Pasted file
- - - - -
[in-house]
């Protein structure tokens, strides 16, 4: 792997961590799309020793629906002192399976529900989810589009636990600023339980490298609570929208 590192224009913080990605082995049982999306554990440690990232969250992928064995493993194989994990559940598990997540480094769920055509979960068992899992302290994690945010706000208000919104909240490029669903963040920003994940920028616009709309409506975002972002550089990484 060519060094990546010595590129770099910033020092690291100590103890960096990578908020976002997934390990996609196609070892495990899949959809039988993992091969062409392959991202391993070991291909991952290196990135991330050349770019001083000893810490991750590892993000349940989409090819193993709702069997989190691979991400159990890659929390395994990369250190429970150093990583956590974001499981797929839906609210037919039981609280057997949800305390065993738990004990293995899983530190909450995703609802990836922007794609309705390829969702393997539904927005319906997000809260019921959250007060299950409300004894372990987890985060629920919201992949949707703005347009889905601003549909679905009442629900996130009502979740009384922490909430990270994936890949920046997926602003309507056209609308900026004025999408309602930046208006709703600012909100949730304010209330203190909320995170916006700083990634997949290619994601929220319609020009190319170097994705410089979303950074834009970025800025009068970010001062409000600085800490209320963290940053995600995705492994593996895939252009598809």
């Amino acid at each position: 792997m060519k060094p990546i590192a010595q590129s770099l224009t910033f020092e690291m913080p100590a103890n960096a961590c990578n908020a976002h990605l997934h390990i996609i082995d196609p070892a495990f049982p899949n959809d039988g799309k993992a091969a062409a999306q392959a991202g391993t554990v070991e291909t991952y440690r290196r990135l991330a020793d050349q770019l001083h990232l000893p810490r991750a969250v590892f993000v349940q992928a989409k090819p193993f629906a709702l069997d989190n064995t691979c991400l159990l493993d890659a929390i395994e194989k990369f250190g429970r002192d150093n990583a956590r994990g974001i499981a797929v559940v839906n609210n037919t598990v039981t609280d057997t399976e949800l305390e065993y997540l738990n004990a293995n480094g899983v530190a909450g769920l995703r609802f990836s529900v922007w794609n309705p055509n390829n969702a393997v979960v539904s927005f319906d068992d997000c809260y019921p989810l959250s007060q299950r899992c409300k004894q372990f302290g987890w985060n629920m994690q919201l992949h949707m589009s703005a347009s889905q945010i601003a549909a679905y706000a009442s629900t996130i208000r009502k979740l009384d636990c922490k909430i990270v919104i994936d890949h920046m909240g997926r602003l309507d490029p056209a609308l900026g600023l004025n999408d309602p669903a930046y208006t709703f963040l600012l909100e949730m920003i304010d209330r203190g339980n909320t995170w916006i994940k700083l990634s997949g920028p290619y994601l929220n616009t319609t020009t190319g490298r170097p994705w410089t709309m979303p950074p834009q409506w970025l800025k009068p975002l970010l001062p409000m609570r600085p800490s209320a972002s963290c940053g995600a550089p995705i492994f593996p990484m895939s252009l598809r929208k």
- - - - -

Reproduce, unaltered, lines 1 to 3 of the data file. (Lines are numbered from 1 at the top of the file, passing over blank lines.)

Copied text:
[in-house]
């Protein structure tokens, strides 16, 4: 792997961590799309020793629906002192399976529900989810589009636990600023339980490298609570929208 590192224009913080990605082995049982999306554990440690990232969250992928064995493993194989994990559940598990997540480094769920055509979960068992899992302290994690945010706000208000919104909240490029669903963040920003994940920028616009709309409506975002972002550089990484 060519060094990546010595590129770099910033020092690291100590103890960096990578908020976002997934390990996609196609070892495990899949959809039988993992091969062409392959991202391993070991291909991952290196990135991330050349770019001083000893810490991750590892993000349940989409090819193993709702069997989190691979991400159990890659929390395994990369250190429970150093990583956590974001499981797929839906609210037919039981609280057997949800305390065993738990004990293995899983530190909450995703609802990836922007794609309705390829969702393997539904927005319906997000809260019921959250007060299950409300004894372990987890985060629920919201992949949707703005347009889905601003549909679905009442629900996130009502979740009384922490909430990270994936890949920046997926602003309507056209609308900026004025999408309602930046208006709703600012909100949730304010209330203190909320995170916006700083990634997949290619994601929220319609020009190319170097994705410089979303950074834009970025800025009068970010001062409000600085800490209320963290940053995600995705492994593996895939252009598809």
């Amino acid at each position: 792997m060519k060094p990546i590192a010595q590129s770099l224009t910033f020092e690291m913080p100590a103890n960096a961590c990578n908020a976002h990605l997934h390990i996609i082995d196609p070892a495990f049982p899949n959809d039988g799309k993992a091969a062409a999306q392959a991202g391993t554990v070991e291909t991952y440690r290196r990135l991330a020793d050349q770019l001083h990232l000893p810490r991750a969250v590892f993000v349940q992928a989409k090819p193993f629906a709702l069997d989190n064995t691979c991400l159990l493993d890659a929390i395994e194989k990369f250190g429970r002192d150093n990583a956590r994990g974001i499981a797929v559940v839906n609210n037919t598990v039981t609280d057997t399976e949800l305390e065993y997540l738990n004990a293995n480094g899983v530190a909450g769920l995703r609802f990836s529900v922007w794609n309705p055509n390829n969702a393997v979960v539904s927005f319906d068992d997000c809260y019921p989810l959250s007060q299950r899992c409300k004894q372990f302290g987890w985060n629920m994690q919201l992949h949707m589009s703005a347009s889905q945010i601003a549909a679905y706000a009442s629900t996130i208000r009502k979740l009384d636990c922490k909430i990270v919104i994936d890949h920046m909240g997926r602003l309507d490029p056209a609308l900026g600023l004025n999408d309602p669903a930046y208006t709703f963040l600012l909100e949730m920003i304010d209330r203190g339980n909320t995170w916006i994940k700083l990634s997949g920028p290619y994601l929220n616009t319609t020009t190319g490298r170097p994705w410089t709309m979303p950074p834009q409506w970025l800025k009068p975002l970010l001062p409000m609570r600085p800490s209320a972002s963290c940053g995600a550089p995705i492994f593996p990484m895939s252009l598809r929208k």